"A Hazy Shade of Winter" by Paul Simon

Piano AR guidance for “A Hazy Shade of Winter”

NPR’s Jenna Strucko speaks of the album “Bookends” as “reuniting with an old friend I didn't know that I had.” Some categorize maestro Paul Simon’s song as the “missing link between Motown and punk rock,” with lyrics “acutely conscious of time passing.” Still others (curiously) consider the track a suitable replacement for a great Hanukkah theme. It’s clear “A Hazy Shade of Winter” is a timeless classic with deep and varied importance to many.

Written by Simon, and sung together with his friend and longtime collaborator Art Garfunkel, the song was released as a single in 1966 and included on the 1968 “Bookends” album, their fourth studio collection together. It rose to number 13 on the Billboard charts. Years later, in 1987, the song would be repurposed as a cover by the band, The Bangles, as part of the soundtrack for Marek Kanievska's film, “Less Than Zero.” The cover version reached number 2 on the Billboard Hot 100 list.

The original Simon and Garfunkel track featured drummer Hal Blaine, a seemingly omnipresent drum kit player of the sixties largely known for his collaborations with Phil Spector in the producer’s session band, The Wrecking Crew. In addition to Simon and Garfunkel, Blaine performed on recordings with Sam Cooke, Elvis Presley, Aretha Franklin and The Supremes, The Beach Boys, Barbra Streisand, Leonard Cohen, The Ronettes, Roy Orbison, Frank Sinatra, Dean Martin, Sonny and Cher, and Steely Dan, and would help establish a drumming style that informed and influenced drummers for decades to come.

“When I was growing up, I played along to the radio, so I played along to Simon and Garfunkel, the Beach Boys, the Association and the Byrds, and I was really playing along to Hal Blaine,” recalled Rush drummer Neil Peart in 2011.


"While My Guitar Gently Weeps" by George Harrison

The seventh track on the eponymous “White Album” and the b-side release of "Ob-La-Di, Ob-La-Da," George Harrison’s “While My Guitar Gently Weeps” marked his emergence as an elite songwriter and has been hailed by fans and critics alike as among the best Beatles songs of all time. In addition to the celebrated hard rock version, an acoustic outtake was released on the 1996 Anthology with Paul McCartney playing harmonium, and later on the Love compilation with George Martin’s final string arrangement for the group.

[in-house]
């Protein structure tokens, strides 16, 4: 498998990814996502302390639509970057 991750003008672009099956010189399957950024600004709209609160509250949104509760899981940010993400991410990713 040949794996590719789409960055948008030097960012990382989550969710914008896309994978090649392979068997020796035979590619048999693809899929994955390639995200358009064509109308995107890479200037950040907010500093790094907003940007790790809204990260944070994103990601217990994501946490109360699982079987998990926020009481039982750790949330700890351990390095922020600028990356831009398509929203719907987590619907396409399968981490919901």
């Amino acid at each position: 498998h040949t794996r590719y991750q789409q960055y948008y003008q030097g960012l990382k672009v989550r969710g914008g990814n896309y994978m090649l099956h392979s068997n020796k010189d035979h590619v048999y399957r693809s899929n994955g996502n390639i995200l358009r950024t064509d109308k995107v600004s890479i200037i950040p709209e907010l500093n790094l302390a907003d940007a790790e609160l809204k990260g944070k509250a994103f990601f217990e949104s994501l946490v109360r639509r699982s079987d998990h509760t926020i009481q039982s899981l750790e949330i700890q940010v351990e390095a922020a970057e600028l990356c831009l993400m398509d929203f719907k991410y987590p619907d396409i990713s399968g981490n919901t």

"The Girl from Ipanema" by Antônio Carlos Jobim, Vinicius de Moraes and Norman Gimbel

Perhaps bossa nova’s most popular song is “The Girl from Ipanema” (or “Garota de Ipanema”). The music was composed by Tom Jobim and the lyrics were written by Vinicius de Moraes in 1962. Norman Gimbel wrote the lyrics of the English version. It was recorded in 1964 by Jobim with tenor saxophonist Stan Getz, vocalist and guitarist João Gilberto, and vocalist Astrud Gilberto. The “Getz/Giberto” album has the duet of João’s Portuguese and Astrud’s English versions. However, the song’s single release contains only the latter. The album was a worldwide success earning multiple Grammy Awards, including Album of the Year in 1965.

"Dance of the Sugar Plum Fairy" by Pyotr Ilyich Tchaikovsky

The “Dance of the Sugar Plum Fairy” was composed by Pyotr Ilyich Tchaikovsky as part of his ballet, “The Nutcracker.” It was premiered at the Imperial Mariinsky Theatre in St. Petersburg in 1892. It had only modest success at first, but has since become deeply woven into the fabric of music and dance, in addition to appearances in animation, video games, and a host of other media. The New York City Ballet produced George Balanchine’s staged reinterpretation in 1954 and has done so for every Christmas season since, to houses packed particularly with parents bringing their children to see the grand two-hour spectacle.